As Transaction Banking Gets Crowded, How Can Banks Stand Out?

This article originally appeared on Forbes.com.

Many banks and fintechs want a greater presence in transaction banking—the business of managing cash for companies and financing trade and supply chains. Global banks are trying to add more sources of recurring fee income to increase their return on capital. Local and regional banks in emerging markets long for the relative stability of transaction banking, as they face compressing profit margins and higher capital requirements in traditional corporate lending. Competition is growing from technology companies as well. Kantox, for instance, has expanded from foreign currency hedging to cash management and risk management, serving more than 2,000 clients worldwide.

RELATED INSIGHTS

Coping with the Challenge of Open BankingDisruption Ahead for Transaction BankingFour Models to Weather the Turbulence in Banking

INDUSTRY EXPERTISE

Financial ServicesBanking

The widespread optimism about this business needs to be tempered, however. For one thing, banks are chasing the same pool of revenues. Moreover, as new digital technologies automate the manual, paper-intensive processes involved, costs will decline. That dynamic, combined with heightened competition, is likely to cause a structural decline in prices for cross-border payments and trade finance.

Bain & Company estimates that distributed ledger technology, if adopted in the right way by all participants in the trade ecosystem, has the potential to reduce trade finance operating costs by 50% to 80%, and to realize three- to fourfold improvements in turnaround times, depending on the trade finance product involved. We have already seen prices decline in the SWIFT international payment network.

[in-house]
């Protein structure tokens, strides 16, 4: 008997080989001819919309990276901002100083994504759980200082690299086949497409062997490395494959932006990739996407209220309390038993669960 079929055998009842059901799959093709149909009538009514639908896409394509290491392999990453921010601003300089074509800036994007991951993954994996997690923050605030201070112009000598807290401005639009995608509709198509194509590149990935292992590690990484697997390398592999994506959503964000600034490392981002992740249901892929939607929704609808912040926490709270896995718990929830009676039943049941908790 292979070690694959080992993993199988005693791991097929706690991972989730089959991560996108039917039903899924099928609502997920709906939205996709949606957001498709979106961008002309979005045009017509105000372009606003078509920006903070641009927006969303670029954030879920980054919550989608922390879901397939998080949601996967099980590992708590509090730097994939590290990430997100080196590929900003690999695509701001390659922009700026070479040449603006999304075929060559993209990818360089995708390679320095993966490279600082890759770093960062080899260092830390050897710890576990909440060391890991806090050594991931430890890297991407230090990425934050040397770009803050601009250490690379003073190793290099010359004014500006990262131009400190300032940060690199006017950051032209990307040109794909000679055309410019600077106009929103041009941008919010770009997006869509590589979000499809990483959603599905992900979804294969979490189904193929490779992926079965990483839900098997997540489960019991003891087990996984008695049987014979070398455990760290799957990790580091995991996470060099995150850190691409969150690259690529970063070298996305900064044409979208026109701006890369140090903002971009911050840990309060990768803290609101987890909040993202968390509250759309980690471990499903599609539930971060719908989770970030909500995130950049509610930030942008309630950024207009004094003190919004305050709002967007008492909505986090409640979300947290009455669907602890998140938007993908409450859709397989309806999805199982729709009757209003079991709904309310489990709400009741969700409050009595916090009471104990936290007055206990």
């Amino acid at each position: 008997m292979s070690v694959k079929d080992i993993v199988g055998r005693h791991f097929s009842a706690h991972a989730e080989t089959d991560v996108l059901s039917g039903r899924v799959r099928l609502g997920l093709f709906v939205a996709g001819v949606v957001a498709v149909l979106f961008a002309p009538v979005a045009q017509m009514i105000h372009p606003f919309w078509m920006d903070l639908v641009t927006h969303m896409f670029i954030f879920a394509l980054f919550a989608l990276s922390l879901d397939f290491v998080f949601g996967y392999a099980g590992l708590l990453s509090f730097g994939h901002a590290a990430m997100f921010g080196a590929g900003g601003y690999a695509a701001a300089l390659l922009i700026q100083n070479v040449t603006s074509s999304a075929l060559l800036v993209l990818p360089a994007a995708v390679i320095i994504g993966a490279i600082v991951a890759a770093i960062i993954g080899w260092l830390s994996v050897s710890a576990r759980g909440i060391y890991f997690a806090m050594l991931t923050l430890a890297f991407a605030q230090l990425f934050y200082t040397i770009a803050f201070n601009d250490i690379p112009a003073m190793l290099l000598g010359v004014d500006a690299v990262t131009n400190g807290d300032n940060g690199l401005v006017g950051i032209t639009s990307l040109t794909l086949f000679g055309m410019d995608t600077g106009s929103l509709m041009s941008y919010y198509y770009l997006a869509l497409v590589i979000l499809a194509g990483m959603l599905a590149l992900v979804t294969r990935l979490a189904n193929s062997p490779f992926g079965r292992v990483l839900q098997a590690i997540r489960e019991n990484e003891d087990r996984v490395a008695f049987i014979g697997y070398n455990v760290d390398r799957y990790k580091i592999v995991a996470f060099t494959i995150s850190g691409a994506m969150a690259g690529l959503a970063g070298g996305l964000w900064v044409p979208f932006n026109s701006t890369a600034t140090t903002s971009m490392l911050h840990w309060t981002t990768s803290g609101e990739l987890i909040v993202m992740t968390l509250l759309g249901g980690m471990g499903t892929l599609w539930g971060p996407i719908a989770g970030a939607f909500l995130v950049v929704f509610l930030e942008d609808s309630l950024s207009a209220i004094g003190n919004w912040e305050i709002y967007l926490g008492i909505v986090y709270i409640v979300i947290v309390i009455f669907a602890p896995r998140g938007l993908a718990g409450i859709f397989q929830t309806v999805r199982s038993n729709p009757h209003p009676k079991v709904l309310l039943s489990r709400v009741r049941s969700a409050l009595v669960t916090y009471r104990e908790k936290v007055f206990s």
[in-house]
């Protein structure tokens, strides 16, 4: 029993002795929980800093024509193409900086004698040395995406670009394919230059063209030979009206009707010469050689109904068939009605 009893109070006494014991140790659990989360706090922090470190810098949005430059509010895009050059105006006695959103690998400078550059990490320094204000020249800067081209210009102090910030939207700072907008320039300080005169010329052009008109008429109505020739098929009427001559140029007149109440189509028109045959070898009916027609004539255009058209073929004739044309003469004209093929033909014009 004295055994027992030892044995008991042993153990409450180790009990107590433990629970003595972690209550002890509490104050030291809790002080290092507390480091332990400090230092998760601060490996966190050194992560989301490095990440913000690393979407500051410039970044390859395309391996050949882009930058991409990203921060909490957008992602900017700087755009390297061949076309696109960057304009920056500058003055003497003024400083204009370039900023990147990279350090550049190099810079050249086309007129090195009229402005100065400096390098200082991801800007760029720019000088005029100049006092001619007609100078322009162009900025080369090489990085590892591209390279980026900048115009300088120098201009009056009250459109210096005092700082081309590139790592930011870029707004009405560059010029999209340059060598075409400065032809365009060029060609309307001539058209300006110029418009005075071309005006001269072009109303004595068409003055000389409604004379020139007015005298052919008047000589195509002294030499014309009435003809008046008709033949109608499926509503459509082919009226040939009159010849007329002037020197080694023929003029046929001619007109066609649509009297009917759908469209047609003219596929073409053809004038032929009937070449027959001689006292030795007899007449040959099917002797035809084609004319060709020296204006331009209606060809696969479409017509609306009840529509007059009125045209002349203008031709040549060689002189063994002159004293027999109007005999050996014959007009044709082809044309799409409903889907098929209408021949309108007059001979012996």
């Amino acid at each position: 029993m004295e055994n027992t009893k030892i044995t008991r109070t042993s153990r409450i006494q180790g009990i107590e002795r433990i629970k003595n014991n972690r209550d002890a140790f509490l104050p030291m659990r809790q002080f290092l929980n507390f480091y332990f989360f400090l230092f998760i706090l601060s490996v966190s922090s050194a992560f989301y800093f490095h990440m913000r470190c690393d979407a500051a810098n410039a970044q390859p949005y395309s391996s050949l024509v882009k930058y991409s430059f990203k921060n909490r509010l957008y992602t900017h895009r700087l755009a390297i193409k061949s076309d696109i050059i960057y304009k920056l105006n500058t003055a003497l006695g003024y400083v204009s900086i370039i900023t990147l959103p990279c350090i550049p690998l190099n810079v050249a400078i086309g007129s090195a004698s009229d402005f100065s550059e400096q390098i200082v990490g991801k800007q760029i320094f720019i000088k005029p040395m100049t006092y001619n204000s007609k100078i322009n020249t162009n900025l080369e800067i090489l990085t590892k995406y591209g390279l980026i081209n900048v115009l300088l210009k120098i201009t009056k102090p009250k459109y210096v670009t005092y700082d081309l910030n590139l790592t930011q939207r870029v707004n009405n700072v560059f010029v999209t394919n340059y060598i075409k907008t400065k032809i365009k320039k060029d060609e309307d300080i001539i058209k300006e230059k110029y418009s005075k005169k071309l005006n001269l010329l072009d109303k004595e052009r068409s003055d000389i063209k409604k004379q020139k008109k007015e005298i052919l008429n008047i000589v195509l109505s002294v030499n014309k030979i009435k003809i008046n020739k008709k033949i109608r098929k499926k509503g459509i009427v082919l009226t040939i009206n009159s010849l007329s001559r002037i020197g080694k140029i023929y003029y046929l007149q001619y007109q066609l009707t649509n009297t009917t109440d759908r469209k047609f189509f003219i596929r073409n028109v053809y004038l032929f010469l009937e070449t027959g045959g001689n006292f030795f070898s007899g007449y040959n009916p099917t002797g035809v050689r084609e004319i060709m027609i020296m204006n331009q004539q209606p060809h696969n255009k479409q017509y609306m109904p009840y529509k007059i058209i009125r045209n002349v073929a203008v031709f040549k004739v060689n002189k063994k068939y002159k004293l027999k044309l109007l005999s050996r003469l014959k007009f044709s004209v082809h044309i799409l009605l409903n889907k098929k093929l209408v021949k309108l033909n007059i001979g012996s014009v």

With so many banks forecasting market share gains, new digital technologies reducing costs and pricing set to decline, the numbers just don’t add up for everyone. To succeed in transaction banking, individual banks likely will need to overhaul most aspects of their operating models. Too many banks are saddled with payments and other core functionality embedded in legacy IT systems. Their operations often still depend on largely paper-based processes, and will need retooling.

Banks also struggle to attract new types of talent—not people who know the intricacies of SWIFT protocols and paperwork management, but employees conversant with artificial intelligence, distributed ledger technology or design of convenient user interfaces.

Furthermore, given how trade and supply chain finance increasingly involve ecosystems of external partners, banks will have to step up their ability to work with companies that operate with a much faster metabolic rate.

Rethinking the role of the bank


Forward-looking banks do have an opportunity to jump ahead, by rethinking their role in transaction banking—specifically, how they will add value and how to charge for it. With pricing pressure imminent, they should consider charging not per payment or other item, but rather through a fee for a solution that includes transactions, data analytics, security features, a portal connecting the client with other banks, and more.

Some banks will turn to partnerships—with IT firms, other banks, e-commerce platforms and others—to provide a complete transaction banking solution to clients. Others will provide the infrastructure for local payments and collections, or become utilities for processing certain transactions in certain countries or regions. This will require banks to experiment with new economic models, from simple revenue sharing to sharing of the customer relationship.

As transaction banking evolves, senior bank leaders should take several steps:

  • Understand the biggest sources of disruption and their effects on market structure and profit pools.
  • Define the bank’s role in the ecosystem and its sources of differentiation, rather than trying to be everything to everyone.
  • Define an effective operating model, including the most important capabilities.
  • Restructure the technology stack to deliver a simpler, less expensive customer experience.
  • Source the required talent supply to accelerate investment in technology and analytics.
  • Cultivate the right partnership models, whether with other banks or external ecosystems.

Transaction banking is an alluring market. But as it gets more crowded and technology drives down marginal costs, prices are bound to fall, leaving many banks disappointed or vulnerable to losses. Banks that are slow to modernize will likely wind up on the wrong side of the competition. Those that move aggressively now to redesign their operating models and carve out a differentiated role will raise the odds of securing a strong position for years to come.

Thomas Olsen, Ada Di Marzo and Sen Ganesh are partners with Bain & Company’s Financial Services practice.